Muneeb says that Bykea would be content even if it is not crowned a king in car-hailing and retains a second spot. One obvious question here is that to make it work, does Bykea have enough money? Bykea announced a $10 million raise from existing investors in June this year and it is entering into a new category with established competitors, and zero commissions charged to drivers at least initially. So clearly expecting money anytime soon from the business is unrealistic and when the path to monetisation is followed, market shares start shaking and unit economics turn worse when the scale shrinks.
Muneeb claims that they would have turned profitable if only they had gotten to the revenues they had in March 2022. According to Bykea’s pitch deck available with Profit, till March 2022, Bykea had an annualised GMV of $98 million and an annualised revenue of $6.5 million. Muneeb candidly admits that their business took a hit this summer with unforeseen eventualities such as monsoon rains dropping the numbers significantly.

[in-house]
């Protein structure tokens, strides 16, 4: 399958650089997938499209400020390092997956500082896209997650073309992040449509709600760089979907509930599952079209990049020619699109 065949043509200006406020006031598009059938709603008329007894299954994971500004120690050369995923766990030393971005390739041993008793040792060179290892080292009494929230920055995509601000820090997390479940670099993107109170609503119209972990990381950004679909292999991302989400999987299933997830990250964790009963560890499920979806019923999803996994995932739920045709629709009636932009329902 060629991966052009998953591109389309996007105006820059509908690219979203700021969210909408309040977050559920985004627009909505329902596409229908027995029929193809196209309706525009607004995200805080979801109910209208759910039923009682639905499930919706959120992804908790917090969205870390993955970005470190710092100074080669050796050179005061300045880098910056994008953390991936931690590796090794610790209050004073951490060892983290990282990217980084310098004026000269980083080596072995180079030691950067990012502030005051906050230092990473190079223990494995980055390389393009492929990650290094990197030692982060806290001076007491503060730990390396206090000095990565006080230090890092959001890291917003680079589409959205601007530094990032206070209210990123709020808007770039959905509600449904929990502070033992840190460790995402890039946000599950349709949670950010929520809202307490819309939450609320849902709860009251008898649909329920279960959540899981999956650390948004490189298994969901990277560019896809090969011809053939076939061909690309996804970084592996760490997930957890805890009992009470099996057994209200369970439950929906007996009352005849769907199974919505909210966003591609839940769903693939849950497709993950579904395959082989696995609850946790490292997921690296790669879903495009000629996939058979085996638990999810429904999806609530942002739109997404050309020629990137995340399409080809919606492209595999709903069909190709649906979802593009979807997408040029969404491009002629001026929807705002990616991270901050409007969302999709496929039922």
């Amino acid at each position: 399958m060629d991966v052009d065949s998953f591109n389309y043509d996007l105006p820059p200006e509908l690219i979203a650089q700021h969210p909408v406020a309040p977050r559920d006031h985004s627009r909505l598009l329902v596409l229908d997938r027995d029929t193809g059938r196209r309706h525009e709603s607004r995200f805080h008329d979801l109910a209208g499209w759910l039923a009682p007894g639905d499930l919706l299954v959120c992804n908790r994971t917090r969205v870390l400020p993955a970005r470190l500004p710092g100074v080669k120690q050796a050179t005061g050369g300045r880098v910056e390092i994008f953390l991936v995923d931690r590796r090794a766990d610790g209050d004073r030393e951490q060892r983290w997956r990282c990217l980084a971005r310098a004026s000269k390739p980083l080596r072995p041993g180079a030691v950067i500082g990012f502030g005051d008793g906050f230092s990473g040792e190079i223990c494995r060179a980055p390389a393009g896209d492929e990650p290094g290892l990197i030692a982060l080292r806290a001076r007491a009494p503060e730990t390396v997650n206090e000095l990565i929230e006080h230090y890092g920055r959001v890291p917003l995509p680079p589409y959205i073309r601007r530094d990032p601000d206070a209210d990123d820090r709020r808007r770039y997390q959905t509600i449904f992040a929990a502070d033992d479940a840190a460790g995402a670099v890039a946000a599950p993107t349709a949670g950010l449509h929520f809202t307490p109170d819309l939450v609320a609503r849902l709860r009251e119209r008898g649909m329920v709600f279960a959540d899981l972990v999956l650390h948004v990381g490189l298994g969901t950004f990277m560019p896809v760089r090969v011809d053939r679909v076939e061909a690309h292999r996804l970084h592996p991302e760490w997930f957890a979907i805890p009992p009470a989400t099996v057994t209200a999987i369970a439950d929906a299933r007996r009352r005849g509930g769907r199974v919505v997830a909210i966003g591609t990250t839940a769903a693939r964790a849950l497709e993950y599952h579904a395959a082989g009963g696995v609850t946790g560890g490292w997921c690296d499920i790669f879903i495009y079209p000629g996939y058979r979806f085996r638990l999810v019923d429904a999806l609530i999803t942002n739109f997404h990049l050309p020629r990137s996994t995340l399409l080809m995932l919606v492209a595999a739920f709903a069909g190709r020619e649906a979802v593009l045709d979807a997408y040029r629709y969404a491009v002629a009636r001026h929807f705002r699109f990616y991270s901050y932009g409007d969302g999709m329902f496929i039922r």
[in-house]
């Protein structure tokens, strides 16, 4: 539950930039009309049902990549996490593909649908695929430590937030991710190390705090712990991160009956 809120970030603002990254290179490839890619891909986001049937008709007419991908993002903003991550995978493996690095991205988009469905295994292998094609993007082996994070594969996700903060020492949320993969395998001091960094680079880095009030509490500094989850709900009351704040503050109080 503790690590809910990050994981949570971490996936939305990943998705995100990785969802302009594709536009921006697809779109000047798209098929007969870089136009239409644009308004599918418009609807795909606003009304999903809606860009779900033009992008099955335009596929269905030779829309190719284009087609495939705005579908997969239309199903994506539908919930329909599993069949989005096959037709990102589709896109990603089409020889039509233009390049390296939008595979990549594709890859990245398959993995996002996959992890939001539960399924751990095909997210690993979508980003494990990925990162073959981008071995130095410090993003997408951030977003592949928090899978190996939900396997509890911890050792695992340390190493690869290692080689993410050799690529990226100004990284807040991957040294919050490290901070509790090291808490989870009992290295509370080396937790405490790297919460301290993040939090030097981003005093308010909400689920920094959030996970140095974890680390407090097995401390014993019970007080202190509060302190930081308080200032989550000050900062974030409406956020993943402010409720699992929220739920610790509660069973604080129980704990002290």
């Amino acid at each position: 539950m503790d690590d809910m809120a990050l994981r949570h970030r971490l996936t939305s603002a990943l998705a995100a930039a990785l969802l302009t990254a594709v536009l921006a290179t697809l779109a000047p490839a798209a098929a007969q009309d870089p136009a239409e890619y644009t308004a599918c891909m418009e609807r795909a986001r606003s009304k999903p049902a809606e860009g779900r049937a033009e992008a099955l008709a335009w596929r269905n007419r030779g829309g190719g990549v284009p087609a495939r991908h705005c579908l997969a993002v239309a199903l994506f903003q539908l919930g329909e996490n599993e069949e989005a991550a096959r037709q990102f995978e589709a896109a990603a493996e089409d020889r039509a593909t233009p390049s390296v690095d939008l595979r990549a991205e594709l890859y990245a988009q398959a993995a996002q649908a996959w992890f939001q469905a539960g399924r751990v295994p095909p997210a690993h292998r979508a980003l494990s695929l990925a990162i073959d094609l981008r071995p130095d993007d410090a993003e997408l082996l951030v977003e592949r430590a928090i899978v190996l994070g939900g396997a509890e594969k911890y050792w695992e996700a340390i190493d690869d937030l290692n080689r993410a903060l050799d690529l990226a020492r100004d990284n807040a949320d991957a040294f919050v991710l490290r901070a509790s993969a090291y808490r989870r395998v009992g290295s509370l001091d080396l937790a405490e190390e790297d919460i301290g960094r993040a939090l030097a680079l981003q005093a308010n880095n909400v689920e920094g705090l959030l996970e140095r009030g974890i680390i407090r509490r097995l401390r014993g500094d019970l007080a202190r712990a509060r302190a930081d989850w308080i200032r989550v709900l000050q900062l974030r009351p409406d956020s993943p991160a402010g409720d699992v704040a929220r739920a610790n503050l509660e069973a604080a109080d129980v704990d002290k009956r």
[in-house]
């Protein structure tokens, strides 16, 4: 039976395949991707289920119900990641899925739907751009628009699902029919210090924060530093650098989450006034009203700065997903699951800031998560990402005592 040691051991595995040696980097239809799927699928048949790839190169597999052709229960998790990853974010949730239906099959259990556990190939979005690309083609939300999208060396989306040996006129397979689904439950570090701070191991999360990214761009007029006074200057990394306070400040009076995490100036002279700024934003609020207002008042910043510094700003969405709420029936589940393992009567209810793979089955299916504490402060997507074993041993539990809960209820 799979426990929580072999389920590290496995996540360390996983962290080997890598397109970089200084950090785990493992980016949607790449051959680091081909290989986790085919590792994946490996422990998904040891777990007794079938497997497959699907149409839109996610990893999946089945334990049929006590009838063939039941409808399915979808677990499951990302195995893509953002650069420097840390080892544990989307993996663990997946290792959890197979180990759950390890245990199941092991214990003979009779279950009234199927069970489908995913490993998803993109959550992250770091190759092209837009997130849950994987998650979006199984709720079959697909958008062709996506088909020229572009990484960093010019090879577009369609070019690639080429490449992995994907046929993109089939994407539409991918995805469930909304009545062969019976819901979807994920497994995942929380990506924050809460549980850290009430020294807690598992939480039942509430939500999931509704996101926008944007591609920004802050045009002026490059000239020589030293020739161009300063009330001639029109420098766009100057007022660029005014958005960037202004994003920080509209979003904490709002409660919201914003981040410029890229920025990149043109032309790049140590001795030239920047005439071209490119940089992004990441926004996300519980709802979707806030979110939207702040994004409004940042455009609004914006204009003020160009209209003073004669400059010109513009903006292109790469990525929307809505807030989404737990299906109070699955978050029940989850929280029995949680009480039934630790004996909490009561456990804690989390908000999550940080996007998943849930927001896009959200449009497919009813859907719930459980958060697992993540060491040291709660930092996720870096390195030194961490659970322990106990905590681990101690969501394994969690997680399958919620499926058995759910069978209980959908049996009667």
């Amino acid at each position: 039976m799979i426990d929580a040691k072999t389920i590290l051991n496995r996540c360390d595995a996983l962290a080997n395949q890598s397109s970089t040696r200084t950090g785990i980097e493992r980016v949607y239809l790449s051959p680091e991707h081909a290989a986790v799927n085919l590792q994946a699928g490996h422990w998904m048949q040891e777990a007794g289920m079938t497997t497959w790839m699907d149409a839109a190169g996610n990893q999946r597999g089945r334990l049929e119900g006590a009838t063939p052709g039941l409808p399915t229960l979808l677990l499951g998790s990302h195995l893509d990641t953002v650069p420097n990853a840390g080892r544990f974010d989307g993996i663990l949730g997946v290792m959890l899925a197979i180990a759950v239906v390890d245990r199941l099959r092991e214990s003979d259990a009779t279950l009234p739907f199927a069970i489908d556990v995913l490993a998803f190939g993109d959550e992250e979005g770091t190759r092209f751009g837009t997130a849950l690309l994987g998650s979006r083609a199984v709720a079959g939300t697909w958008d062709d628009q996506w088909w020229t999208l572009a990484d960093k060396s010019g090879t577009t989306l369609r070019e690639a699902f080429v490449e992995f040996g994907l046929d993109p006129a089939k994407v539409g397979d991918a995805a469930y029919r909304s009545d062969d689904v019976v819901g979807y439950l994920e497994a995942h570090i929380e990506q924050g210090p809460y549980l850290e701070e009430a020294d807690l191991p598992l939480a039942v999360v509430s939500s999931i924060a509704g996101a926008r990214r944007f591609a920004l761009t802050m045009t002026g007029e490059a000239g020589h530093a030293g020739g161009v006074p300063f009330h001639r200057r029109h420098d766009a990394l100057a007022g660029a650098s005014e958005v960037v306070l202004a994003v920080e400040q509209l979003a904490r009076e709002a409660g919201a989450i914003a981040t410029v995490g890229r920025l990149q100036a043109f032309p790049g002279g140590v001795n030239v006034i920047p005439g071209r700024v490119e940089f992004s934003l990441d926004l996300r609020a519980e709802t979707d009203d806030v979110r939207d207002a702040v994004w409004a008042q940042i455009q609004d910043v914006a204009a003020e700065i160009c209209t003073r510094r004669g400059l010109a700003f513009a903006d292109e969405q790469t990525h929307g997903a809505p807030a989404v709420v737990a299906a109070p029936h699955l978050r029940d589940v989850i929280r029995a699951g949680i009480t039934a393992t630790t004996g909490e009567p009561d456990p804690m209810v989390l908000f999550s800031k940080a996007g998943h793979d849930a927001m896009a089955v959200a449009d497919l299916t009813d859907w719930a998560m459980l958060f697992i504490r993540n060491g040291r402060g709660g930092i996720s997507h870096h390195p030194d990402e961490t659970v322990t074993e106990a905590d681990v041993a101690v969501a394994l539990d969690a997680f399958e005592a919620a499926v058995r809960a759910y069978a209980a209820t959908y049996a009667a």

So if only Bykea could get to these numbers again, it would be able to turn profitability. It is already focusing on cost optimisations and might even roll back two other verticals – fintech and eCommerce – completely and focus just on mobility. And even if profitability takes a while to achieve, Muneeb claims they have enough runway to last through the investment downturn and by then, investor sentiment would have turned favourable and fundraising would become easier which would keep them going.